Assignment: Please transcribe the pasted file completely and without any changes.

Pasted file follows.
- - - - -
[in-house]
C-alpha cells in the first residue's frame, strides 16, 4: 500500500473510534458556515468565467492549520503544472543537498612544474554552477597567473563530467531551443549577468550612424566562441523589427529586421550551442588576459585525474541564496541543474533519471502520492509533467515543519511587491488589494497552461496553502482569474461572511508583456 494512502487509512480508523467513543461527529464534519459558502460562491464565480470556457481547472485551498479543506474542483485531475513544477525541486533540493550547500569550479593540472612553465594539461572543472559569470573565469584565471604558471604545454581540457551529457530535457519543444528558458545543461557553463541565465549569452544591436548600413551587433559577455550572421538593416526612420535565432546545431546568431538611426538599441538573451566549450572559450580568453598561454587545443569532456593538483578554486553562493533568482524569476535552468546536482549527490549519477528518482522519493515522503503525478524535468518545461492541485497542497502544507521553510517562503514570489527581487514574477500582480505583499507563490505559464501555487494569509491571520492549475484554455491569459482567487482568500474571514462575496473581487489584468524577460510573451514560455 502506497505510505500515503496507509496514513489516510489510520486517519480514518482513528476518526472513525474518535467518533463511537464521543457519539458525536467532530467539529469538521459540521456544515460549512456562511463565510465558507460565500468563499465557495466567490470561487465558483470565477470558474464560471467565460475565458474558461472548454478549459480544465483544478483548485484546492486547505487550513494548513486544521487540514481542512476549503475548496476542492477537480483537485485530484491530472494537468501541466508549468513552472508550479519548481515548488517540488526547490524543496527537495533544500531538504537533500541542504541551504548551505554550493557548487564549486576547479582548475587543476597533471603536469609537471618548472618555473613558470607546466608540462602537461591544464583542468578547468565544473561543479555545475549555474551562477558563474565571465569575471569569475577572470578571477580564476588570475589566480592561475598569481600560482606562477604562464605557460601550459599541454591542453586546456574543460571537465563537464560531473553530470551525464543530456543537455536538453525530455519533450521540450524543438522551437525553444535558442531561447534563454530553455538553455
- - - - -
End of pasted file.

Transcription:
[in-house]
C-alpha cells in the first residue's frame, strides 16, 4: 500500500473510534458556515468565467492549520503544472543537498612544474554552477597567473563530467531551443549577468550612424566562441523589427529586421550551442588576459585525474541564496541543474533519471502520492509533467515543519511587491488589494497552461496553502482569474461572511508583456 494512502487509512480508523467513543461527529464534519459558502460562491464565480470556457481547472485551498479543506474542483485531475513544477525541486533540493550547500569550479593540472612553465594539461572543472559569470573565469584565471604558471604545454581540457551529457530535457519543444528558458545543461557553463541565465549569452544591436548600413551587433559577455550572421538593416526612420535565432546545431546568431538611426538599441538573451566549450572559450580568453598561454587545443569532456593538483578554486553562493533568482524569476535552468546536482549527490549519477528518482522519493515522503503525478524535468518545461492541485497542497502544507521553510517562503514570489527581487514574477500582480505583499507563490505559464501555487494569509491571520492549475484554455491569459482567487482568500474571514462575496473581487489584468524577460510573451514560455 502506497505510505500515503496507509496514513489516510489510520486517519480514518482513528476518526472513525474518535467518533463511537464521543457519539458525536467532530467539529469538521459540521456544515460549512456562511463565510465558507460565500468563499465557495466567490470561487465558483470565477470558474464560471467565460475565458474558461472548454478549459480544465483544478483548485484546492486547505487550513494548513486544521487540514481542512476549503475548496476542492477537480483537485485530484491530472494537468501541466508549468513552472508550479519548481515548488517540488526547490524543496527537495533544500531538504537533500541542504541551504548551505554550493557548487564549486576547479582548475587543476597533471603536469609537471618548472618555473613558470607546466608540462602537461591544464583542468578547468565544473561543479555545475549555474551562477558563474565571465569575471569569475577572470578571477580564476588570475589566480592561475598569481600560482606562477604562464605557460601550459599541454591542453586546456574543460571537465563537464560531473553530470551525464543530456543537455536538453525530455519533450521540450524543438522551437525553444535558442531561447534563454530553455538553455